Dogtown Board Fetches Thousands

Online collectors up the ante in Ebay auction.

In what may be the most ever paid for a skateboard deck, an online bidder spent a reported 3,550 dollars in November for an unridden 1978 Dogtown Bob Biniak deck in “mint” condition. The auction took place on the Ebay Web site (, which has become a mecca for vintage skate-equipment traders.

The buyer, a Los Angeles skateboard collector whose screen name is “mtheadspace” and who only identified himself as Mike when contacted by SKATE Biz, bought the deck from “Sheldon,” also an L.A. County collector of many years. “I couldn’t believe the price went up as high as it did,” says Sheldon. “It seems like the guys on Ebay have a much higher tolerance for spending than I do.”

The auction experienced a very competitive bidding battle between Mike and another competing So Cal collector, Foz 10. Mike’s winning bid was only 50 dollars more than Foz 10’s final bid. “Foz 10 had bid 3,500 dollars,” says Mike. “At that point our bidding had been increasing in 50-dollar increments.”

Sheldon purchased the deck in 1986 through an ad in a local newspaper for 40 dollars. “I think the kid I bought it off of must have worked there, because he had a ton of them,” he says. “My brother and I bought a bunch of boards off him.”

“I’m a huge Dogtown fan and a huge Wes Humpston fan,” says Mike, referring to the company and the artist whose work is depicted on the board. “Not only did they start a new era in skateboarding, that is when the whole new era exploded. I honestly don’t believe that it is the most ever paid for a skateboard.”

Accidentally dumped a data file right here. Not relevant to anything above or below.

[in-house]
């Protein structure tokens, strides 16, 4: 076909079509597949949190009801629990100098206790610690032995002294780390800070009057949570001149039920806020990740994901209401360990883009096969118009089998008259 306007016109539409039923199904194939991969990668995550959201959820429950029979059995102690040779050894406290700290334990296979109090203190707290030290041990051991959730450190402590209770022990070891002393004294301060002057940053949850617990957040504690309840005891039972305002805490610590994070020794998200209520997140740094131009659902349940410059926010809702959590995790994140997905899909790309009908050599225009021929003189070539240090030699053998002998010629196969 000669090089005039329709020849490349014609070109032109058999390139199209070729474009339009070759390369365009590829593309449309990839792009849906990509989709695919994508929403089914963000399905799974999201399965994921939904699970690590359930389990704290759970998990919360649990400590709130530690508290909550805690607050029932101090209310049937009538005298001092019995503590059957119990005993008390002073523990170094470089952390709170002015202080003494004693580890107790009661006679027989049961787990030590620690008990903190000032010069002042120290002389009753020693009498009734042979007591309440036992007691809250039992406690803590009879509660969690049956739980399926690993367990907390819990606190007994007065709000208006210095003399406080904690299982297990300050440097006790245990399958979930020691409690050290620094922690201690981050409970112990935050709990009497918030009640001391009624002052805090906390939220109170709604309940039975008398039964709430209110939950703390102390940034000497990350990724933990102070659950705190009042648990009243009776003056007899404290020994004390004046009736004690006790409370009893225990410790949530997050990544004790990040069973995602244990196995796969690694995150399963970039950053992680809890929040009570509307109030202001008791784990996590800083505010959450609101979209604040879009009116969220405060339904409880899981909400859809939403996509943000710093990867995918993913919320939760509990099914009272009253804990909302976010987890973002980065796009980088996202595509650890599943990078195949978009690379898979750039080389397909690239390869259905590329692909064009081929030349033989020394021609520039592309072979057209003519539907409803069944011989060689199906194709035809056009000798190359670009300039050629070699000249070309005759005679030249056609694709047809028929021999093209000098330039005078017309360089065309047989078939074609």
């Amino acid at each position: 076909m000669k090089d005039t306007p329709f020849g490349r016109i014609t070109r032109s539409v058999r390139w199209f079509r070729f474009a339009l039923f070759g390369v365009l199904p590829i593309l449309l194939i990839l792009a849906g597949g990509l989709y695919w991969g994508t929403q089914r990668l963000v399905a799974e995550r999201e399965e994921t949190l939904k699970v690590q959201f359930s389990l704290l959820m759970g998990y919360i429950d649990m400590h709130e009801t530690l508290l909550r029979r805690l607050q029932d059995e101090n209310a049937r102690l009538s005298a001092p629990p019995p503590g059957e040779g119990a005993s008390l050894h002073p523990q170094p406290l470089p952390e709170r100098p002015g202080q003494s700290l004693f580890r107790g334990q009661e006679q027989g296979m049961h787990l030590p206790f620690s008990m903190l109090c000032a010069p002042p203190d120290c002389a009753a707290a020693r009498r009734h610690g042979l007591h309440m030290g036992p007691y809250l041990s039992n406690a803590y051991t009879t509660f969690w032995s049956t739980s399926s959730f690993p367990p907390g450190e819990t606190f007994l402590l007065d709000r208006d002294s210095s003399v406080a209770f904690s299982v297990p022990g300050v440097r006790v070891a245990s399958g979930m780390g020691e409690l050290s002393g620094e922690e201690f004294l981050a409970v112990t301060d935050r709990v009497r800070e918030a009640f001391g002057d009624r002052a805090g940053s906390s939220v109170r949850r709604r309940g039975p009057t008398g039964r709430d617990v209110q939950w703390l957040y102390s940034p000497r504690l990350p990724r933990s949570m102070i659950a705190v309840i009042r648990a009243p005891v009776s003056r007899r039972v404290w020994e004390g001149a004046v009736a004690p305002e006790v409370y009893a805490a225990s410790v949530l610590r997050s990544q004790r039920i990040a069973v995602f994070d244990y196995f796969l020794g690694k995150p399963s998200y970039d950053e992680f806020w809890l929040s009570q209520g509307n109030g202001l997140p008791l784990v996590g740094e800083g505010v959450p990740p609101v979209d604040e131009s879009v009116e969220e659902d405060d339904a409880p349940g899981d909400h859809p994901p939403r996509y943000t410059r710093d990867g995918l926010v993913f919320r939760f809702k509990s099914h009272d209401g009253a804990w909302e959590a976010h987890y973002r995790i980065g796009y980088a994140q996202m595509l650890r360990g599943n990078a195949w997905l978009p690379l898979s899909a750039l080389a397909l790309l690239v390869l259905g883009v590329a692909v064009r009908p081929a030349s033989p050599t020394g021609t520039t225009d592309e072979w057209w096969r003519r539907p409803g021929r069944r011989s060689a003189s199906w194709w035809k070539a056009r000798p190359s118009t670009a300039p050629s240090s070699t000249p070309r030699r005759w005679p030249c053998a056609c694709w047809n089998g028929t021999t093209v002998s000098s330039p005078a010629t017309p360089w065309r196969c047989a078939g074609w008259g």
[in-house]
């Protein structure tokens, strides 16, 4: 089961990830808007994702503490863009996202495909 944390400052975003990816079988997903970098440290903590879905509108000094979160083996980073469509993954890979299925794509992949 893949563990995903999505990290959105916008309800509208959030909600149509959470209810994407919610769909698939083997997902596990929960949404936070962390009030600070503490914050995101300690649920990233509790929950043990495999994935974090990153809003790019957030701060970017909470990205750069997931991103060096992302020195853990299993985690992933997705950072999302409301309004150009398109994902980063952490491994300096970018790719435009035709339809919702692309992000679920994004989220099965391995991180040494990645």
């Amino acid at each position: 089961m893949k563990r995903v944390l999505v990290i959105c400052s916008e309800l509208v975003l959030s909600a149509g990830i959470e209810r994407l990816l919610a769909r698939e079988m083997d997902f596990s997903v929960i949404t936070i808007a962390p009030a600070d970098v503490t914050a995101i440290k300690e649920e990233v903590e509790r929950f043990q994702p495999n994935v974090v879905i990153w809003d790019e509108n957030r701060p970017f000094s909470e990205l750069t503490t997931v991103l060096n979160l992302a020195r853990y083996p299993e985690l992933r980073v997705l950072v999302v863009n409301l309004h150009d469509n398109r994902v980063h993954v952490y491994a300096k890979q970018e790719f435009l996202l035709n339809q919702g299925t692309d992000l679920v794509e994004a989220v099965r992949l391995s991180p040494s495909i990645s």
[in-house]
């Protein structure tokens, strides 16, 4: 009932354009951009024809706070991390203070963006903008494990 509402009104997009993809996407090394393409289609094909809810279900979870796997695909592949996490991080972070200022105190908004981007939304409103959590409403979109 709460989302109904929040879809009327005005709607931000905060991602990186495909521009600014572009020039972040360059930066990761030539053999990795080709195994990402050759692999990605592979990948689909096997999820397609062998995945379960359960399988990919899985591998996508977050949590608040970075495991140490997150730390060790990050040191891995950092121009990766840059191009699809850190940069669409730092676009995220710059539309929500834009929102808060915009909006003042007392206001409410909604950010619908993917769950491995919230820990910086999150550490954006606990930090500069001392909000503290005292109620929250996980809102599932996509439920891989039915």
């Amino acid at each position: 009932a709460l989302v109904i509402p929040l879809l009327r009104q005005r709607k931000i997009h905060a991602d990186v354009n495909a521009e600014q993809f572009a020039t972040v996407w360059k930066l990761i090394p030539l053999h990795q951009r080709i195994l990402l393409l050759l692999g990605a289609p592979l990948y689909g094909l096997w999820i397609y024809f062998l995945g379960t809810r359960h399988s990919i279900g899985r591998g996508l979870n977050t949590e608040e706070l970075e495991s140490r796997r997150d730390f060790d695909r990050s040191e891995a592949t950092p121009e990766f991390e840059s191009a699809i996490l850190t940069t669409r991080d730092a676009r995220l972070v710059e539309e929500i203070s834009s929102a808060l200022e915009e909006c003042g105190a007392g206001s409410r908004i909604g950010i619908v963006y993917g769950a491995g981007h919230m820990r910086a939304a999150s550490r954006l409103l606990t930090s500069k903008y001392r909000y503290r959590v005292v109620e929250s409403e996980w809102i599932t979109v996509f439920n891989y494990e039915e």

Dogtown Skateboards Owner Jim Muir is ecstatic that the board sold for as much as it did. “It’s pretty bitchen,” he says. “It makes me wish I’d saved a lot more stuff. We’re a small company. We’re the way skateboarding used to be. There’s no corporation action going on. I would be more stoked if it were me who had sold the board.”

Girl Skateboards Art Director Andy Jenkins was somewhat disappointed to see an old, albeit historic, skateboard fetching so much. “My only hope is that skateboarding doesn’t get that precious,” he says. “I don’t want it to wind up like baseball with the baggage of sappy sentimentalism and nostalgia attached. I suppose with an ever-growing history, some of that is inevitable, but at the end of the day, skateboarding is still about the physical action of one human being on four wheels—movement and sound, freedom, rebellion.”Muir, on the other hand, believes that the amount paid for the board is indicative of the ‘core following Dogtown had in its heyday. “Dogtown was skateboarding back then,” he says. “And people who saw that and who knew that, don’t want to forget that.”

Sheldon says there is a group of core Southern California skaters who love and buy anything related to either Dogtown or Tony Alva. And it seems that this group of old dawgs give each other a serious run for their money. “These local guys are what drove the price that high,” he explains. “Until I put it on Ebay, people pretty much offered me 100 dollars for it.”

Asked why he thought the board fetched so much money, Sheldon replied, “I think part of it is nostalgia. And as far as Dogtown goes, it seems to be a local nostalgia.”

Since October alone, Mike has paid over 6,000 dollars for decks bought on Ebay. His purchases include a 1978 Dogtown Jim Muir model, bought for $1,691.77; a mint Powell Quicksilver deck, at 709 dollars; and a rare 1970s Turner Summer Ski racing deck for 826 dollars. While Mike may hold the record for total dollars spent in Ebay skateboard auctions, it’s clear that others aren’t far behind.